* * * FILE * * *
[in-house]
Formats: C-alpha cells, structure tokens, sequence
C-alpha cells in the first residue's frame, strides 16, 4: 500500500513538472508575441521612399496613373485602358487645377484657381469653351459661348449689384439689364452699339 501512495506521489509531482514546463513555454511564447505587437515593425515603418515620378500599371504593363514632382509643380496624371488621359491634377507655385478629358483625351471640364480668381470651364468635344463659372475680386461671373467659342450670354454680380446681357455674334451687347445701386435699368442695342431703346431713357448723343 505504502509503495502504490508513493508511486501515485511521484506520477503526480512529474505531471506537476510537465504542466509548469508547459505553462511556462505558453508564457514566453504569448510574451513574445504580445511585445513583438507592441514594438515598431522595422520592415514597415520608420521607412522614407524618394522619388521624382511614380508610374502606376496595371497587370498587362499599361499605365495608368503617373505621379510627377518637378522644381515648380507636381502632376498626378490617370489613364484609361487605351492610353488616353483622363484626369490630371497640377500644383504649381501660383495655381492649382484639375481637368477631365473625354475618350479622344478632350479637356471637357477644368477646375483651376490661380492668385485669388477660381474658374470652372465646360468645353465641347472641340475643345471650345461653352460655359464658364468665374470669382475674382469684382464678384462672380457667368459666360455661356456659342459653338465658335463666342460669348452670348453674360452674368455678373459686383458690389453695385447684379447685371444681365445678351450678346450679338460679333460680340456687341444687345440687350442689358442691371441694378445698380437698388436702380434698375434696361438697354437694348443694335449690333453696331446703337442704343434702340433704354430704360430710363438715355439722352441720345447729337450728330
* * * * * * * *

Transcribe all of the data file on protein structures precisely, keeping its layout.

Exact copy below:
[in-house]
Formats: C-alpha cells, structure tokens, sequence
C-alpha cells in the first residue's frame, strides 16, 4: 500500500513538472508575441521612399496613373485602358487645377484657381469653351459661348449689384439689364452699339 501512495506521489509531482514546463513555454511564447505587437515593425515603418515620378500599371504593363514632382509643380496624371488621359491634377507655385478629358483625351471640364480668381470651364468635344463659372475680386461671373467659342450670354454680380446681357455674334451687347445701386435699368442695342431703346431713357448723343 505504502509503495502504490508513493508511486501515485511521484506520477503526480512529474505531471506537476510537465504542466509548469508547459505553462511556462505558453508564457514566453504569448510574451513574445504580445511585445513583438507592441514594438515598431522595422520592415514597415520608420521607412522614407524618394522619388521624382511614380508610374502606376496595371497587370498587362499599361499605365495608368503617373505621379510627377518637378522644381515648380507636381502632376498626378490617370489613364484609361487605351492610353488616353483622363484626369490630371497640377500644383504649381501660383495655381492649382484639375481637368477631365473625354475618350479622344478632350479637356471637357477644368477646375483651376490661380492668385485669388477660381474658374470652372465646360468645353465641347472641340475643345471650345461653352460655359464658364468665374470669382475674382469684382464678384462672380457667368459666360455661356456659342459653338465658335463666342460669348452670348453674360452674368455678373459686383458690389453695385447684379447685371444681365445678351450678346450679338460679333460680340456687341444687345440687350442689358442691371441694378445698380437698388436702380434698375434696361438697354437694348443694335449690333453696331446703337442704343434702340433704354430704360430710363438715355439722352441720345447729337450728330